BT has committed to support the Commonwealth African Rural Connectivity Initiative (COMARCI), a project designed to find gaps in connectivity in the 18 African Commonwealth countries, with a view to improving telecommunications access.
COMARCI was launched at the Commonwealth Heads of Government Meeting in Kampala, Uganda this past November. COMARCI is a flagship project of the Commonwealth Connects programme, which is an inter-agency initiative to optimise the use of information and communication technology (ICT) for development within the Commonwealth.
It is supported by the Government of Malta and by some 30 other telecommunications administrations of the Commonwealth. BT has provided funding to enable the Commonwealth Telecommunications Organisation (CTO) to carry out the first phase of the project.
During the first phase, a repository of information detailing the status of connectivity in the African Commonwealth countries will be built to increase awareness of all stakeholders.
The report will also identify and evaluate successful rural connectivity strategies in these countries, along with six other “peering” countries, namely, the USA, Canada, Australia, India, Malaysia and Finland, which have all tackled the challenge of rural connectivity with a considerable degree of success. In a subsequent phase, 10 of the most successful projects will be replicated in African Commonwealth countries through Public-Private-Peoples Partnerships.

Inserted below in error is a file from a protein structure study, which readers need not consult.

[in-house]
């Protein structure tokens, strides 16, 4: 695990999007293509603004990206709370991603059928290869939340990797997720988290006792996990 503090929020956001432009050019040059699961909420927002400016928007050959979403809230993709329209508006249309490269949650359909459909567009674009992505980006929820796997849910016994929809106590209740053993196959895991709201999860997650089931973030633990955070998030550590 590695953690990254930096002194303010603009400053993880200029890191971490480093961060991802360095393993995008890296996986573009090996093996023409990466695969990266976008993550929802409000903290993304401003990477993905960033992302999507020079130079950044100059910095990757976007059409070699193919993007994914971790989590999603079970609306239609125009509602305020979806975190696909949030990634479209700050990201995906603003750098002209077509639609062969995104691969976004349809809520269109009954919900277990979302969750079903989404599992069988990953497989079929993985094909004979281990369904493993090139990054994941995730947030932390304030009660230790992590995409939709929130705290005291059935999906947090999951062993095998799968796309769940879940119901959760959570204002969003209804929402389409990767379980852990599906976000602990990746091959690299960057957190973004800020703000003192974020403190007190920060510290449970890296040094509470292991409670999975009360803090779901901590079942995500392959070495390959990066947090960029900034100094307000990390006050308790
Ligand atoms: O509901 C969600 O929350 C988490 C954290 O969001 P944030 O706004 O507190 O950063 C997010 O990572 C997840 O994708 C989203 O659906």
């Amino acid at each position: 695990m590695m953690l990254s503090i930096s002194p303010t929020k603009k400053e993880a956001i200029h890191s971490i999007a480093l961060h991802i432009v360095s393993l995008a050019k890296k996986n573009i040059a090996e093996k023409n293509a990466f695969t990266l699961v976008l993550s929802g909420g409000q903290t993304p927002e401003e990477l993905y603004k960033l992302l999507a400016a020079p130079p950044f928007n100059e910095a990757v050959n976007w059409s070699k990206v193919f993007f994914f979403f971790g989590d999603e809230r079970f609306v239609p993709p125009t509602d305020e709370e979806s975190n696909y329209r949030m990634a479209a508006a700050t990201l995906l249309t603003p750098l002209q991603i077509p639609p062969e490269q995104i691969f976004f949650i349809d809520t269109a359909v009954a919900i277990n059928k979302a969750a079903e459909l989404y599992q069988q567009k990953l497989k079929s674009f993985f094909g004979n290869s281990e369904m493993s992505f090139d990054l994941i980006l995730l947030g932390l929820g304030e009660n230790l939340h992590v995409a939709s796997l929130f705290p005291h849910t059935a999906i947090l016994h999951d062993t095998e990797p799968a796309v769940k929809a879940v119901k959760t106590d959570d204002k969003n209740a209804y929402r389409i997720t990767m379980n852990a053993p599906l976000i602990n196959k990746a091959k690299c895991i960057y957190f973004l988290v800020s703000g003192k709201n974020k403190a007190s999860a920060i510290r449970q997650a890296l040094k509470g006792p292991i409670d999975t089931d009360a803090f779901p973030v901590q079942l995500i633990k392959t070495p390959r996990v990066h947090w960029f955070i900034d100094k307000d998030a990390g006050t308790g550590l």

The CEO of the CTO, Dr. Ekwow Spio-Garbrah, welcomed “the first steps of industry engagement in an initiative ultimately aimed at helping bridge the digital divide. BT's growing global footprint and the naturally strong links it enjoys with the target stakeholders will be further augmented by this gesture of support. As the UK's largest and one of the world's oldest telecommunications companies, the support of BT underscores to all potential partners that the COMARCI project is indeed a possible resolution to a real problem for billions of people, not only those in Africa, but also rural people the world over, who could benefit from the knowledge CTO is developing about the African case.”
Janet Blake, Head of Global Corporate Social Responsibility, BT said, “At BT we believe that everyone should have fair access to the opportunities of the digital age – education, employment and prosperity. Through our provision of ICT services worldwide we know how access to enhanced communications technology can literally transform the prospects of individuals, communities and countries. The CTO has a clear vision for improving rural connectivity and leveraging the power of ICT for national development objectives. We are delighted that BT's funding will help the region take a step forward on its journey towards sustainable economic growth”.
Source: Commonwealth Telecommunications Organisation